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Insurers find a variety of ways to leverage technology to help claimants recover from the onslaught of ferocious storms.

On Aug. 14, 2004, Hurricane Charley pummeled Florida with winds of up to 145 miles per hour. On Sept. 4, Hurricane Frances, the size of Texas, triggered the biggest evacuation in Florida's history. And on Sept. 16, Hurricane Ivan, the third major hurricane to hit the area in a six-week span, assaulted the Gulf Coast.

Mother Nature is not only a powerful foe, but an expensive one. Insurance industry experts estimate the insured losses to be $6 billion to $10 billion for Charley, $2 billion to $10 billion for Frances, and $3 billion to $6 billion for Ivan - in the U.S. alone.

Insurers often maintain the responsibility for warning their customers and employees about upcoming storms. For Progressive (Mayfield Village, Ohio; more than $11 billion in annual premium), e-mail blasts proved to be a modern Paul Revere. "We actually sent preemptive e-mails to every customer in the state of Florida," says Scott Snapp, Progressive's Florida catastrophe coordinator, of Hurricane Frances. Using its internal DB2 database, Progressive sent 230,000 pre-storm e-mails.

After Charley hit, Progressive found a surprising claims pattern using ESRI's (Redlands, Calif.) ArcView GIS mapping program: The majority of claims were due to vehicles being struck by debris rather than from flooding. The early-warning e-mails, which included tips, may have helped some Frances victims escape similar vehicle damage.

Preparing for Battle

Before each hurricane, insurers had hundreds of adjusters waiting in staging areas to sift through wreckage and assist customers in need. St. Paul Travelers (St. Paul; $107 billion in assets) used a combination of RMS (Torrance, Calif.) modeling and weather forcasting Web sites to track the storms, then loaded policy exposures into Microsoft MapPoint to determine the initial staging of its catastrophe teams. Charley brought them to Tampa; Frances had them in Atlanta; and, after changing course, Ivan led them to Orlando.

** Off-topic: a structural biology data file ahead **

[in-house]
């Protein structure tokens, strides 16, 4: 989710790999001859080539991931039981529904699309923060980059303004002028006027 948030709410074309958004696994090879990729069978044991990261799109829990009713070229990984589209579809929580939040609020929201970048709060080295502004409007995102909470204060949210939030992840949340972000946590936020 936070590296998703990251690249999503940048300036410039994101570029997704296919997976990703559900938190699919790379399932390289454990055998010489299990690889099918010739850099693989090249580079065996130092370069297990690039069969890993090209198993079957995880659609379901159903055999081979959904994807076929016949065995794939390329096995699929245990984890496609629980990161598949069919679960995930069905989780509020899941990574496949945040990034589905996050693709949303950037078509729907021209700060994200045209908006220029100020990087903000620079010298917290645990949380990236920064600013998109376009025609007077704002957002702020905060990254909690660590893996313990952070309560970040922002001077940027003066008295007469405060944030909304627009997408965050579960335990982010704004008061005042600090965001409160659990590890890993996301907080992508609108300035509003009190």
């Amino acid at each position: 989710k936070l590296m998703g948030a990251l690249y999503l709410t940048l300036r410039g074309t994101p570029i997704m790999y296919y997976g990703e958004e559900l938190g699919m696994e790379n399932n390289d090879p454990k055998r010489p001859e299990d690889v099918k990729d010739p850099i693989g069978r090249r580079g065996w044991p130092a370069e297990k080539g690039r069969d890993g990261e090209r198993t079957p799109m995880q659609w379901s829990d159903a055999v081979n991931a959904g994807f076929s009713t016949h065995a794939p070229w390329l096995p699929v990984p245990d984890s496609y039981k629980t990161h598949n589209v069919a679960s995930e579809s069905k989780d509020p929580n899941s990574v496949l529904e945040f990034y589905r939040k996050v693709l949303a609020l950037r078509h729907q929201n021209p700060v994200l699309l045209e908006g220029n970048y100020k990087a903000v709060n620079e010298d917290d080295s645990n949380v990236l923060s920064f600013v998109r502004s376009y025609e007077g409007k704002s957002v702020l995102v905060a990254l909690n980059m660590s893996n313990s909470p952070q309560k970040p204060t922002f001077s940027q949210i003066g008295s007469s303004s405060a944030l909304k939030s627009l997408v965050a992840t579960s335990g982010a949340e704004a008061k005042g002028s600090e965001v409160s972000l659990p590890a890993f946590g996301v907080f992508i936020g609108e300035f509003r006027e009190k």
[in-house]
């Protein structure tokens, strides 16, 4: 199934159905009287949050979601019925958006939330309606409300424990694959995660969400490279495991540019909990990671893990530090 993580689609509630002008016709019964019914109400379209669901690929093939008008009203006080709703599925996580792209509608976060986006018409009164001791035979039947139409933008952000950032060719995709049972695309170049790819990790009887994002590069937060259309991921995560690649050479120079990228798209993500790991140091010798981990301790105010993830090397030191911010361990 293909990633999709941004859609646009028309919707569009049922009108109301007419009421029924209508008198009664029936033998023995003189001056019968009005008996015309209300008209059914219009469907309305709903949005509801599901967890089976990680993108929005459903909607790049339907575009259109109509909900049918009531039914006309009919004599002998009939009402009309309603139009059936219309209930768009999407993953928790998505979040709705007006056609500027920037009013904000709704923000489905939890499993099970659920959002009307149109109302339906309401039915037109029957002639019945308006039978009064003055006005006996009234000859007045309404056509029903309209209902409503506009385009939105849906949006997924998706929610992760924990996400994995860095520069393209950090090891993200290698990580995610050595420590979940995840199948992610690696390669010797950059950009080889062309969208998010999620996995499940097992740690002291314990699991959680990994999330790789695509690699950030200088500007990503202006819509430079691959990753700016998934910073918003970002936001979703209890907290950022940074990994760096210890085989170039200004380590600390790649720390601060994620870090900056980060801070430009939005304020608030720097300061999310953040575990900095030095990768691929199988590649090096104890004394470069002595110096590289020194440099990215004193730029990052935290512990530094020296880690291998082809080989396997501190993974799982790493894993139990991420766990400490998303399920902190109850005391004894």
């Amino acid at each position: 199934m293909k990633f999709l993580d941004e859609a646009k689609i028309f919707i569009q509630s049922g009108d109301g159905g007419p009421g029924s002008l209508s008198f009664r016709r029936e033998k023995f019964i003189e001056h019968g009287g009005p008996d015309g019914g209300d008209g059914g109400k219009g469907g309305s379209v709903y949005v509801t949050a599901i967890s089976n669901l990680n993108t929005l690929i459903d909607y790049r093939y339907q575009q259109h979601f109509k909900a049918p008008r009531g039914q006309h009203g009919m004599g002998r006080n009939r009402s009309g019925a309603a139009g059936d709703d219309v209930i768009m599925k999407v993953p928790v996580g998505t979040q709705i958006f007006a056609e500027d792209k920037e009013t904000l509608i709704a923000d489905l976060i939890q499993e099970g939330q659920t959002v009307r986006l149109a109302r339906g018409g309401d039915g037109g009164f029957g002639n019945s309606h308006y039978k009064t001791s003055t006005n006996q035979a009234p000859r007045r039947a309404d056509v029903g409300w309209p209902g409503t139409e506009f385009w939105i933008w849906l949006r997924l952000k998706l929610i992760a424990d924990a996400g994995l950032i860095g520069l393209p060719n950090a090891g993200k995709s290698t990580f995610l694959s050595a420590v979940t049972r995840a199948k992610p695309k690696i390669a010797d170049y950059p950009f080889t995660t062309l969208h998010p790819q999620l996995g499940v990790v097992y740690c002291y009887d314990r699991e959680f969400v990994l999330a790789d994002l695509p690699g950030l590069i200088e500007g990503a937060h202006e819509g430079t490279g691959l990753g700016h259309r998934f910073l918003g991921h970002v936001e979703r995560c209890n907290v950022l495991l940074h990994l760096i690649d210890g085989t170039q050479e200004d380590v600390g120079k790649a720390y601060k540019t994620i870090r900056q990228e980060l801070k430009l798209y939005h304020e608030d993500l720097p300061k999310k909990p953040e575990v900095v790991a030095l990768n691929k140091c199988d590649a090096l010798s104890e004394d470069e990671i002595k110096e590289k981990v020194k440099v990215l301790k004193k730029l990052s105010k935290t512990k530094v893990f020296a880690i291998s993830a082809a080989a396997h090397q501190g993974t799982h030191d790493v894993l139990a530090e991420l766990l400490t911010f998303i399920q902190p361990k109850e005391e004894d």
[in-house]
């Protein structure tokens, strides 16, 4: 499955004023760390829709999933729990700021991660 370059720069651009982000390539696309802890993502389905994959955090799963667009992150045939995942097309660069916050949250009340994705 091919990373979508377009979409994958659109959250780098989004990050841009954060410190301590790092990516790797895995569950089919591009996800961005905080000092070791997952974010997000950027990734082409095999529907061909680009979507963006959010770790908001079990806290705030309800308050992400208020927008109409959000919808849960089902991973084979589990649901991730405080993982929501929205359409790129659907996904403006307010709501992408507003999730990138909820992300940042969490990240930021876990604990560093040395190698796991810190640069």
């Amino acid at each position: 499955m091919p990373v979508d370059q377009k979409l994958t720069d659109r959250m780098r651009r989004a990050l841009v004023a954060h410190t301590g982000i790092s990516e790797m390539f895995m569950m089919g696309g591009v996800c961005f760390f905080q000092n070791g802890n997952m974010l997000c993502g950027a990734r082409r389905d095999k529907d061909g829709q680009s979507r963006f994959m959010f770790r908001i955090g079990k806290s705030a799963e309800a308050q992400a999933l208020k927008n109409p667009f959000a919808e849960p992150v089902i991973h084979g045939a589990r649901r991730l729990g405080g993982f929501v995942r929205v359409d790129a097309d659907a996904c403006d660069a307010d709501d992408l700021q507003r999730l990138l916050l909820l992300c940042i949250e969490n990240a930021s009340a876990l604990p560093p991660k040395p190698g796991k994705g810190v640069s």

"We keep our teams reasonably close to each storm, where it is safe but convenient for us to get into the damaged areas as soon as the weather permits," says Ray Stone, VP of catastrophe management, St. Paul Travelers. "While Frances was on its way, we had well over 100 people in Orlando whom we evacuated to Atlanta until it was safe."

The Aftermath

But the real battle for insurers begins post-storm. For Florida Farm Bureau (FFB; Gainesville; $2 billion in revenue), maps are the weapon of choice. Using Mapinfo (Troy, N.Y.) software, FFB generated macro-level management maps to quickly allocate adjusters by area, according to Steve Wallace, FFB's senior strategic planner.

General Motors Acceptance Corp. (GMAC) Insurance (St. Louis; $1.3 billion in revenue in 2003) sent its RV claims adjusters through the damage armed with an automated assignment program, composed of a Siebel Systems (San Mateo, Calif.) CRM claims handling system that is integrated with FileNet (Costa Mesa, Calif.) paper and document imaging technology, and Hummers, which make it easier to transport the delicate technology. GMAC also provides repair trucks for jobs that can be done on location. "Our mobile storm units have the unique skill of appraising damage and deciding if it can be repaired on the spot," says George Hall, vice president, East claims division, GMAC. "We pride ourselves on identifying the immediate need of every claimant and delivering on that need."

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